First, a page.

Nos. 2007-1145, 2007-1161.
January 17, 2008. Rehearing and Rehearing En Banc Denied February 26, 2008.
Appeal from the United States District Court for the Western District of Wisconsin, Barbara B. Crabb, J.
John S. Skilton, Heller Ehrman LLP, of Madison, Wisconsin, argued for plaintiff-cross appellant. With him on the brief were Christopher G. Hanewicz, David L. Anstaett, and Randy J. Kozel; and Shannon M. Bloodworth, of Washington, DC. Of counsel on the brief was Colin G. Sander-cock, Proskauer Rose LLP, of Washington, DC. Of counsel was Sarah C. Walkenhorst.
Adrian M. Pruetz, Pruetz Law Group LLP, of Manhattan Beach, California, argued for defendant-appellant. With him on the brief was Erica J. Pruetz. Of counsel on the brief was Scott B. Kidman, Quinn Emanuel Urquhart Oliver Hedges LLP, of Los Angeles, California.
Before BRYSON, Circuit Judge, CLEVENGER, Senior Circuit Judge, and MOORE, Circuit Judge.
MOORE, Circuit Judge.
Abbott Laboratories (Abbott) appeals on a multitude of grounds the judgment entered against it by the United States District Court for the Western District of Wisconsin for infringement of Innogenetics, N.V.'s (Innogenetics) U.S. Patent No. 5,846,704 (the 704 patent). We reverse and remand for a new trial the district court's judgment as a matter of law that claim 1 of the704 patent was not anticipated by U.S. Patent No. 5,580,718 (the Resnick patent). We also vacate the permanent injunction granted against Abbott. As for the whole host of other issues that Abbott raises on appeal, we find no reversible error and affirm the lower court's judgment in those respects. Innogenetics cross-appeals the district court's judgment as a matter of law that Abbott's infringement was not willful. Under the standards recently articulated in In re Seagate Technology, LLC, 497 F.3d 1360 (Fed. Cir. 2007) (en banc), we also affirm that aspect of the lower court's judgment.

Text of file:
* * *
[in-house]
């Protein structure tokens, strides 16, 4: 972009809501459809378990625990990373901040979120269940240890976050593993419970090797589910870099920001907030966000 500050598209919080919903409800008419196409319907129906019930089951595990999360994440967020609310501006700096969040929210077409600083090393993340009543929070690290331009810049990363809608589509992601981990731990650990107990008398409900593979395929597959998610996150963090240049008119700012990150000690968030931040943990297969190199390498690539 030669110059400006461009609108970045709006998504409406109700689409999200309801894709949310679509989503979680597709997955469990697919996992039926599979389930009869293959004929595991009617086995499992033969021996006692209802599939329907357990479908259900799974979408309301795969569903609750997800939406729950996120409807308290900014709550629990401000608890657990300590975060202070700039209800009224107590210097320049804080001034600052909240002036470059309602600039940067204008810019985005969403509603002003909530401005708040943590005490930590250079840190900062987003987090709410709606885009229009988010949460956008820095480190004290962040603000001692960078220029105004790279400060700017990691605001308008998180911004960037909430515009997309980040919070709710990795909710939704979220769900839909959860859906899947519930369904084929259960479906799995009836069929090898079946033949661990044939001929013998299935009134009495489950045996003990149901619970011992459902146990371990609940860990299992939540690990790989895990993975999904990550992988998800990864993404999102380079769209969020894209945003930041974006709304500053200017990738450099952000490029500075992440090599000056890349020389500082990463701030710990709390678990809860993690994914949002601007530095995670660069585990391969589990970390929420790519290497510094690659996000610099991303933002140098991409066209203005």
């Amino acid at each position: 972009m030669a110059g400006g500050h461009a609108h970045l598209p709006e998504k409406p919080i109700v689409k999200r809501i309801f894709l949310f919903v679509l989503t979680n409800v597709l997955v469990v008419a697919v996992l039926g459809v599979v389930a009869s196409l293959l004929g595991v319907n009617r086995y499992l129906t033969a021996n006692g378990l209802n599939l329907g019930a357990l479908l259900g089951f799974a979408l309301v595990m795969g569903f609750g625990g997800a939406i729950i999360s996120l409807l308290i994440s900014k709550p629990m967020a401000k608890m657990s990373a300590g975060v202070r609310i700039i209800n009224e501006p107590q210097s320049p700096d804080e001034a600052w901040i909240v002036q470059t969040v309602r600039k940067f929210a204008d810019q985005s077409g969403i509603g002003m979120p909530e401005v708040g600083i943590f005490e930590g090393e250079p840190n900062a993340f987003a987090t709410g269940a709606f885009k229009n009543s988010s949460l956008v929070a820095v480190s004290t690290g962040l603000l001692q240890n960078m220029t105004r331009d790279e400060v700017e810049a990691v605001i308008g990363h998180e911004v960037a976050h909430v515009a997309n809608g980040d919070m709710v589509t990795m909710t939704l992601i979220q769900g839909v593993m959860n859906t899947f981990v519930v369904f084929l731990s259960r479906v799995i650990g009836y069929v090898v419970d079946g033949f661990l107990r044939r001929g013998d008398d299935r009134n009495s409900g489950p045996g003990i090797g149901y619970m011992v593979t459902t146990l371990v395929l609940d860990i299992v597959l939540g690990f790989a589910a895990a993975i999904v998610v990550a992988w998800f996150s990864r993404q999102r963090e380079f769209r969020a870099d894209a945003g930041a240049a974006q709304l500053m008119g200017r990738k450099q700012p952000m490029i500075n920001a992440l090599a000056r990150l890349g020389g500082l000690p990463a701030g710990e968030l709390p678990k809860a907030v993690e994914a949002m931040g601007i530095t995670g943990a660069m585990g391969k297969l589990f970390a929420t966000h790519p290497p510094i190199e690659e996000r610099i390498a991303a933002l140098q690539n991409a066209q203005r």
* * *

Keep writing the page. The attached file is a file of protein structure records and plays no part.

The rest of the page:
The technology in this case pertains to diagnostic tools that not only detect but also classify hepatitis C virus (HCV) genotypes in a biological sample, which facilitates tailoring the treatment of patients with different genotypes. The 704 patent claims a method of genotyping HCV based on distinct genetic sequences that can be found in the 5 prime untranslated region (5 UTR) of the HCV genome. This method teaches specifically hybridizing probes, or short strands of nucleic acids, to a target sequence in the 5 UTR via complementary base pairing principles, and then detecting the formation of any complexes formed between the probes and the nucleic acids of the 5 UTR.
Abbott's genotyping assay kits, like the method claimed in the 704 patent, also involve specifically hybridizing probes to the nucleic acids of the HCVs 5 UTR. The kits then detect the successful formation of any specifically hybridized complexes using the process of Realtime polymerase chain reaction (PCR). Through this process, dye molecules attached to Abbott's probes are released and observable as fluorescent signals after polymerase enzymes destroy the hybridized probe-target complexes.
Innogenetics sued Abbott, asserting that Abbott's genotyping assay kits infringe claims 1, 2, and 3 of the 704 patent. Claim 1, the only independent claim on appeal, reads in its entirety as follows: